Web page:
Learning to shoot without shallow DOF

I found shooting with most things in focus helped me concentrate on trying to use better or more interesting light, stronger or different compositions and alternative camera angles in addition to working more closely with the models to try to fine tune their pose, look or expression. I am certainly far more picky now and often assist with applying makeup or styling suggestions to help try to make a stronger final image in camera. For a time I used the M240 for test shots then either shot the final image on film with say the Leica M6 or Hasselblad 501C or more recently warmed the model up with the Leica M240 then switched to the digital Hasselblad H3D-31.

Leica Germany Repair

I managed to finally send my Leica M240 off to the Leica Germany engineers for recalibration at the end of July 2016 and the camera was back with me in August looking literally brand new. I’m 99% sure it received more than just a recalibration and all under the Leica warranty scheme. I cannot speak highly enough of the Leica customer service and you certainly get what you pay for with Leica (in my experience).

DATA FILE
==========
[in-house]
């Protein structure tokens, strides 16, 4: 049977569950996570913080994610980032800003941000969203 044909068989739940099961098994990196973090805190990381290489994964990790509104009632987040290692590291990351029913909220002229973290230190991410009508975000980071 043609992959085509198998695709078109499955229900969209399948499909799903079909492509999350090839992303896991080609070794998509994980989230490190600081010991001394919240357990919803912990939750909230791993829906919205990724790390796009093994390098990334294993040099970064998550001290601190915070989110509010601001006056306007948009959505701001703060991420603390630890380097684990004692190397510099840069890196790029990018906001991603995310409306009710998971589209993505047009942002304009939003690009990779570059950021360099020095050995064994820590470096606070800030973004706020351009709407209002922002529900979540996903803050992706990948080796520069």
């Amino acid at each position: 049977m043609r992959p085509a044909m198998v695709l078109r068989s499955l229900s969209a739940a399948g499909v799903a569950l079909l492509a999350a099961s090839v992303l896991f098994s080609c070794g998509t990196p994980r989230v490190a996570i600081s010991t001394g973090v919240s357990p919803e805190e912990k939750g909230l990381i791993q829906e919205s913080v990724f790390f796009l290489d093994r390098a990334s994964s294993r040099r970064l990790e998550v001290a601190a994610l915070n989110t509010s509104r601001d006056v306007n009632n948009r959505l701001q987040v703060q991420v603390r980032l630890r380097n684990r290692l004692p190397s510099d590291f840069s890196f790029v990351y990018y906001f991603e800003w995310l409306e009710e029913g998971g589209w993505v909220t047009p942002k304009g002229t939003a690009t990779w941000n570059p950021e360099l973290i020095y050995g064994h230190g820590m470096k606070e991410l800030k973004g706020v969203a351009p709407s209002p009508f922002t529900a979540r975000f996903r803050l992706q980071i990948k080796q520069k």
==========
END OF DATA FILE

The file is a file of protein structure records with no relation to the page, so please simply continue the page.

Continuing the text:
What did I Learn?

I now have the novelty factor of being able to shoot fast lenses again on the Leica M240.  I can also shoot a range of longer focal lengths again, 50mm, 75mm, 90mm and so on. Before the period of shooting with just a 35mm lens I regarded myself as a 50mm man. Coming out the other side I would say I’m probably equally 35mm or 50mm biased and do find 75mm and 90mm quite limiting with their tighter crop for regular use. Equally during my Leica Noctilux phase I shot everything at f1 regardless as to whether it was a flat brick wall or something against a distant backdrop.  Shooting this week with the Noctilux I am shooting perhaps ‘smarter’ in that if a model is against a wall I might stop the lens down to f2 to improve the sharpness or if a subject is further away I might shoot at f1.4 to get a slightly crisper photo than just everything very soft.  It is a battle of styles as I love super sharp such as the Hasselblad Zeiss 120mm Macro-Planar CF lens or the Leica Summicron 75mm f2 APO but also love pleasing bokeh and the painterly feel of say the Noctilux or Pre-ASPH Leica Summicron 90mm f2 shot wide open. It’s a balance and depends on the subject too.